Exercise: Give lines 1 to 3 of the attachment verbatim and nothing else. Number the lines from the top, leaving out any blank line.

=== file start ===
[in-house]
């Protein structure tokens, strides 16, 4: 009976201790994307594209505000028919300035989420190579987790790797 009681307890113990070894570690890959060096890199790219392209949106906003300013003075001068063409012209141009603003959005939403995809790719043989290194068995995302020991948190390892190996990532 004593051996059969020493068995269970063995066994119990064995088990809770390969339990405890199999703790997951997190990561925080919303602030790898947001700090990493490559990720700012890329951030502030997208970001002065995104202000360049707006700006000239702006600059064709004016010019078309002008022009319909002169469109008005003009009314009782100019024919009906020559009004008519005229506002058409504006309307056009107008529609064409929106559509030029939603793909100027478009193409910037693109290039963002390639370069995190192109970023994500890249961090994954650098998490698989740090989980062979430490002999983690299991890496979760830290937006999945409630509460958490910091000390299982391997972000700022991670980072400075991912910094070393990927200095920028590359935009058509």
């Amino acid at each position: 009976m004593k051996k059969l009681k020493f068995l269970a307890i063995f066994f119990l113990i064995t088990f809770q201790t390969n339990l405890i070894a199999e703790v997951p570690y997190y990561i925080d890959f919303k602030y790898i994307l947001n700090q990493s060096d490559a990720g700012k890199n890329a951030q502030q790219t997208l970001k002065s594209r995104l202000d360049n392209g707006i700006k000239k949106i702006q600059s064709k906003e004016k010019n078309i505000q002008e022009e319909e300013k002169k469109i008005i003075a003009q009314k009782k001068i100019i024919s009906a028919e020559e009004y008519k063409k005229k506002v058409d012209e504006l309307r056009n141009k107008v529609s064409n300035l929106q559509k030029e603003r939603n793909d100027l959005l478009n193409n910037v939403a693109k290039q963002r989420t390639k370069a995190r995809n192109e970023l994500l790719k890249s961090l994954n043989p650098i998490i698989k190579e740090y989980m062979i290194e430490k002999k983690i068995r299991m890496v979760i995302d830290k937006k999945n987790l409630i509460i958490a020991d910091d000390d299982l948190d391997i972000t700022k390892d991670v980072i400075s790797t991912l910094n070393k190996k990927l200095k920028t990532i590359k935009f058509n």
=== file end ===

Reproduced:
[in-house]
């Protein structure tokens, strides 16, 4: 009976201790994307594209505000028919300035989420190579987790790797 009681307890113990070894570690890959060096890199790219392209949106906003300013003075001068063409012209141009603003959005939403995809790719043989290194068995995302020991948190390892190996990532 004593051996059969020493068995269970063995066994119990064995088990809770390969339990405890199999703790997951997190990561925080919303602030790898947001700090990493490559990720700012890329951030502030997208970001002065995104202000360049707006700006000239702006600059064709004016010019078309002008022009319909002169469109008005003009009314009782100019024919009906020559009004008519005229506002058409504006309307056009107008529609064409929106559509030029939603793909100027478009193409910037693109290039963002390639370069995190192109970023994500890249961090994954650098998490698989740090989980062979430490002999983690299991890496979760830290937006999945409630509460958490910091000390299982391997972000700022991670980072400075991912910094070393990927200095920028590359935009058509």
């Amino acid at each position: 009976m004593k051996k059969l009681k020493f068995l269970a307890i063995f066994f119990l113990i064995t088990f809770q201790t390969n339990l405890i070894a199999e703790v997951p570690y997190y990561i925080d890959f919303k602030y790898i994307l947001n700090q990493s060096d490559a990720g700012k890199n890329a951030q502030q790219t997208l970001k002065s594209r995104l202000d360049n392209g707006i700006k000239k949106i702006q600059s064709k906003e004016k010019n078309i505000q002008e022009e319909e300013k002169k469109i008005i003075a003009q009314k009782k001068i100019i024919s009906a028919e020559e009004y008519k063409k005229k506002v058409d012209e504006l309307r056009n141009k107008v529609s064409n300035l929106q559509k030029e603003r939603n793909d100027l959005l478009n193409n910037v939403a693109k290039q963002r989420t390639k370069a995190r995809n192109e970023l994500l790719k890249s961090l994954n043989p650098i998490i698989k190579e740090y989980m062979i290194e430490k002999k983690i068995r299991m890496v979760i995302d830290k937006k999945n987790l409630i509460i958490a020991d910091d000390d299982l948190d391997i972000t700022k390892d991670v980072i400075s790797t991912l910094n070393k190996k990927l200095k920028t990532i590359k935009f058509n």